The present study examined the biosynthesis and characterization of selenium nanoparticles (SeNPs) using two contrasting endophytic selenobacteria, one Gram-positive (Bacillus sp. E5 identified as Bacillus paranthracis) and one Gram-negative (Enterobacter sp. EC5.2 identified as Enterobacter ludwigi), for further use as biofortifying agents and/or for other biotechnological purposes. We demonstrated that, upon regulating culture conditions and selenite exposure time, both strains were suitable “cell factories” for producing SeNPs (B-SeNPs from B. paranthracis and E-SeNPs from E. ludwigii) with different properties. Briefly, dynamic light scattering (DLS), transmission electron microscopy (TEM), and atomic force microscopy (AFM) studies revealed that intracellular E-SeNPs (56.23 ± 4.85 nm) were smaller in diameter than B-SeNPs (83.44 ± 2.90 nm) and that both formulations were located in the surrounding medium or bound to the cell wall. AFM images indicated the absence of relevant variations in bacterial volume and shape and revealed the existence of layers of peptidoglycan surrounding the bacterial cell wall under the conditions of biosynthesis, particularly in the case of B. paranthracis. Raman spectroscopy, Fourier transform infrared spectroscopy (FTIR), energy-dispersive X-ray (EDS), X-ray diffraction (XRD), and X-ray photoelectron spectroscopy (XPS) showed that SeNPs were surrounded by the proteins, lipids, and polysaccharides of bacterial cells and that the numbers of the functional groups present in B-SeNPs were higher than in E-SeNPs. Thus, considering that these findings support the suitability of these two endophytic stains as potential biocatalysts to produce high-quality Se-based nanoparticles, our future efforts must be focused on the evaluation of their bioactivity, as well as on the determination of how the different features of each SeNP modulate their biological action and their stability.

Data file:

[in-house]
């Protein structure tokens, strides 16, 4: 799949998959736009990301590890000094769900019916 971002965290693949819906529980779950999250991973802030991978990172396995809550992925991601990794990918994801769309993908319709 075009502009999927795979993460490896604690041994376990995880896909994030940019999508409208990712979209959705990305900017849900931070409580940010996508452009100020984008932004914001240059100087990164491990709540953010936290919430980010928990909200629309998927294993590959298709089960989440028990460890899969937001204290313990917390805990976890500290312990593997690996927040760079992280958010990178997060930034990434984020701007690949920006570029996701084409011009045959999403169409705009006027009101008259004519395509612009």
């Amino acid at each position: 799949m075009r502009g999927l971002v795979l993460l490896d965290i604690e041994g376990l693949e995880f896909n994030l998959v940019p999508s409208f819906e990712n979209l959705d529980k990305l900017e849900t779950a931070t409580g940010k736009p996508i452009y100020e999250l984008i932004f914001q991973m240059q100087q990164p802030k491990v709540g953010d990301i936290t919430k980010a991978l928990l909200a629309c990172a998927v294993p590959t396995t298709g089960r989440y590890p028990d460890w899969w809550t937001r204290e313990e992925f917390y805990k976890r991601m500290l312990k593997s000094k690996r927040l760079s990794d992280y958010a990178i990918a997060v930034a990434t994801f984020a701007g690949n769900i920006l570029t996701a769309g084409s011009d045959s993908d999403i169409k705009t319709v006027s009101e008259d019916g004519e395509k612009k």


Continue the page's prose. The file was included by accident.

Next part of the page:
Áreas temáticas de ASJC Scopus
- Microbiología (médica)